Fri | Jun 21, 2024 | 5:12 AM PDT

A recently discovered high-severity vulnerability in Phoenix Technologies' SecureCore UEFI firmware has raised concerns across the cybersecurity landscape. The vulnerability, tracked as CVE-2024-0762 and dubbed "UEFIcanhazbufferoverflow," potentially affects hundreds of PC and server models that use Intel processors.

Eclypsium, the cybersecurity firm that discovered the vulnerability, reports that it "allows a local attacker to escalate privileges and gain code execution within the UEFI firmware during runtime." With a CVSS score of 7.5, this vulnerability poses a significant threat to affected systems.

The vulnerability stems from an unsafe variable in the Trusted Platform Module (TPM) configuration. Eclypsium's research explains: "There are two calls to GetVariable with the 'TCG2_CONFIGURATION' argument and the same DataSize, without adequate checks in between. If an attacker can modify the value of the 'TCG2_CONFIGURATION' UEFI variable at system run time, they can set it to a value long enough so that the first call to GetVariable returns EFI_BUFFER_TOO_SMALL, and the data_size is set to the length of the UEFI variable. The second call would succeed and overflow the buffer, leading to a stack buffer overflow."

Callie Guenther, Senior Manager of Cyber Threat Research at Critical Start, emphasizes the widespread impact, saying: "This includes devices from multiple OEMs using Intel Core processors such as AlderLake, CoffeeLake, CometLake, IceLake, JasperLake, KabyLake, MeteorLake, RaptorLake, RocketLake, and TigerLake. Due to the broad use of Phoenix SecureCore UEFI firmware, the vulnerability's reach is extensive, impacting potentially a significant number of products globally."

The vulnerability affects multiple versions of Phoenix SecureCore for various Intel platforms, ranging from Kaby Lake to Meteor Lake. For instance, Phoenix SecureCore for Intel Kaby Lake is affected from version to, while for Intel Meteor Lake, versions to are vulnerable.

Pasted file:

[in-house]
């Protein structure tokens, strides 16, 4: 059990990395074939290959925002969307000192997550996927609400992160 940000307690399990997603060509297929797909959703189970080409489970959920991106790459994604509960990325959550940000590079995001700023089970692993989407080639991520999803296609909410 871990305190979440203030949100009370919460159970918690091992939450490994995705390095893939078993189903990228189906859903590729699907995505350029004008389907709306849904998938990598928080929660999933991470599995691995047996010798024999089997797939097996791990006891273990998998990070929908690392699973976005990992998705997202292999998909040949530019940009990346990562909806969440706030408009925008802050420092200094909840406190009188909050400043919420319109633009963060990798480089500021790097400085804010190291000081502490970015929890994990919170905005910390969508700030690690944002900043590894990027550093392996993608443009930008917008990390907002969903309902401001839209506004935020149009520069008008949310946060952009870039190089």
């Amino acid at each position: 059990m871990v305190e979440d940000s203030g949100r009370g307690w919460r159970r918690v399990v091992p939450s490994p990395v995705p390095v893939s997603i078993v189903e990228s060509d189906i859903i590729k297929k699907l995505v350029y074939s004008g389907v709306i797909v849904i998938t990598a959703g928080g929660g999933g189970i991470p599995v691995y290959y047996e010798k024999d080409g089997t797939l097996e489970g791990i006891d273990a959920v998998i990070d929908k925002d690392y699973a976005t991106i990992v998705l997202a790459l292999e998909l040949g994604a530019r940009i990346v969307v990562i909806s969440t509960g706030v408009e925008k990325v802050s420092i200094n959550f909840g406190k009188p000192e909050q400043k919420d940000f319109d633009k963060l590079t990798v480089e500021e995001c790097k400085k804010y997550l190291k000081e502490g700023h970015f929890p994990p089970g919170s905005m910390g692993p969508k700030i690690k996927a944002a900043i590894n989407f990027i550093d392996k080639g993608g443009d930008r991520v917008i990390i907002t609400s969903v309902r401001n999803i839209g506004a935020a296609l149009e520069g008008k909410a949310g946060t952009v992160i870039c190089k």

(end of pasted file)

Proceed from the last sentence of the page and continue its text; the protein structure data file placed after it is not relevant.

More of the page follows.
John Gallagher, Vice President at Viakoo Labs, provides context on the vulnerability's specificity, saying: "This vulnerability is specific to one BIOS provider, Phoenix (not AMI or Insyde, other major BIOS providers); however, it broadly impacts systems based on Intel CPUs." He adds, "It is similar to LogoFail in how it attacks in the earliest stage of system bootup and provides access to all parts of the system, but different in the scale and maturity of the exploit."

The discovery of this vulnerability highlights the critical role of UEFI firmware in system security. Eclypsium's report states: "This type of low-level exploitation is typical of firmware backdoors (e.g. BlackLotus) that are increasingly observed in the wild. Such implants give attackers ongoing persistence within a device and often, the ability to evade higher-level security measures running in the operating system and software layers."

To mitigate this vulnerability, affected users and organizations should apply firmware updates as they become available from their device manufacturers. Lenovo has already published relevant BIOS updates, and other vendors are expected to follow suit.

The discovery of this vulnerability also underscores the growing role of AI and machine learning in cybersecurity. "AI excels at identifying new vulnerabilities by analyzing large volumes of binary data efficiently," Guenther said. "For patching, AI can assist by recommending code changes and automating testing processes to ensure patches do not introduce new issues."

As the cybersecurity landscape continues to evolve, vulnerabilities like UEFIcanhazbufferoverflow serve as a reminder of the ongoing need for vigilance, advanced detection methods, and prompt patching in protecting our digital infrastructure.

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